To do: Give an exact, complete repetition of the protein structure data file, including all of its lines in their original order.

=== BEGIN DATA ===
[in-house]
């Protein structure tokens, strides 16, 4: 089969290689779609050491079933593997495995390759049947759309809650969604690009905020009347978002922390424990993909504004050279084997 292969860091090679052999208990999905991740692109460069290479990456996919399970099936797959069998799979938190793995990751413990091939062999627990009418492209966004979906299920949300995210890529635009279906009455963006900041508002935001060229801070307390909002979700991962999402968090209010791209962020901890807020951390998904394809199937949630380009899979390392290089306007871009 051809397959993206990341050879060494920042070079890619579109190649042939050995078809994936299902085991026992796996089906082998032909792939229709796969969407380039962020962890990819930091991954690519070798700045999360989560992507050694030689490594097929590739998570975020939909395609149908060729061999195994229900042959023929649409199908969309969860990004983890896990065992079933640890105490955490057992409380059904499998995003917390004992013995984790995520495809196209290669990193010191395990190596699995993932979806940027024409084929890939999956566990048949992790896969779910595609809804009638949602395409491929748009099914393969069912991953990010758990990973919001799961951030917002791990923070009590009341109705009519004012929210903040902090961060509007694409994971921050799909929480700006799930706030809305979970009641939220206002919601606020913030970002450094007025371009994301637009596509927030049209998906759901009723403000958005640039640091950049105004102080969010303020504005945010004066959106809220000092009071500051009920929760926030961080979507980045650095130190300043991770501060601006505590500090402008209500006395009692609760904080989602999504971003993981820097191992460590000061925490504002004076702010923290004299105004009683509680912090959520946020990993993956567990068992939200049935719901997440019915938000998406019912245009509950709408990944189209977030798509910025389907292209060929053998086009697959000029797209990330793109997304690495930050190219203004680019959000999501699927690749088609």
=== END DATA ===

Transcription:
[in-house]
């Protein structure tokens, strides 16, 4: 089969290689779609050491079933593997495995390759049947759309809650969604690009905020009347978002922390424990993909504004050279084997 292969860091090679052999208990999905991740692109460069290479990456996919399970099936797959069998799979938190793995990751413990091939062999627990009418492209966004979906299920949300995210890529635009279906009455963006900041508002935001060229801070307390909002979700991962999402968090209010791209962020901890807020951390998904394809199937949630380009899979390392290089306007871009 051809397959993206990341050879060494920042070079890619579109190649042939050995078809994936299902085991026992796996089906082998032909792939229709796969969407380039962020962890990819930091991954690519070798700045999360989560992507050694030689490594097929590739998570975020939909395609149908060729061999195994229900042959023929649409199908969309969860990004983890896990065992079933640890105490955490057992409380059904499998995003917390004992013995984790995520495809196209290669990193010191395990190596699995993932979806940027024409084929890939999956566990048949992790896969779910595609809804009638949602395409491929748009099914393969069912991953990010758990990973919001799961951030917002791990923070009590009341109705009519004012929210903040902090961060509007694409994971921050799909929480700006799930706030809305979970009641939220206002919601606020913030970002450094007025371009994301637009596509927030049209998906759901009723403000958005640039640091950049105004102080969010303020504005945010004066959106809220000092009071500051009920929760926030961080979507980045650095130190300043991770501060601006505590500090402008209500006395009692609760904080989602999504971003993981820097191992460590000061925490504002004076702010923290004299105004009683509680912090959520946020990993993956567990068992939200049935719901997440019915938000998406019912245009509950709408990944189209977030798509910025389907292209060929053998086009697959000029797209990330793109997304690495930050190219203004680019959000999501699927690749088609």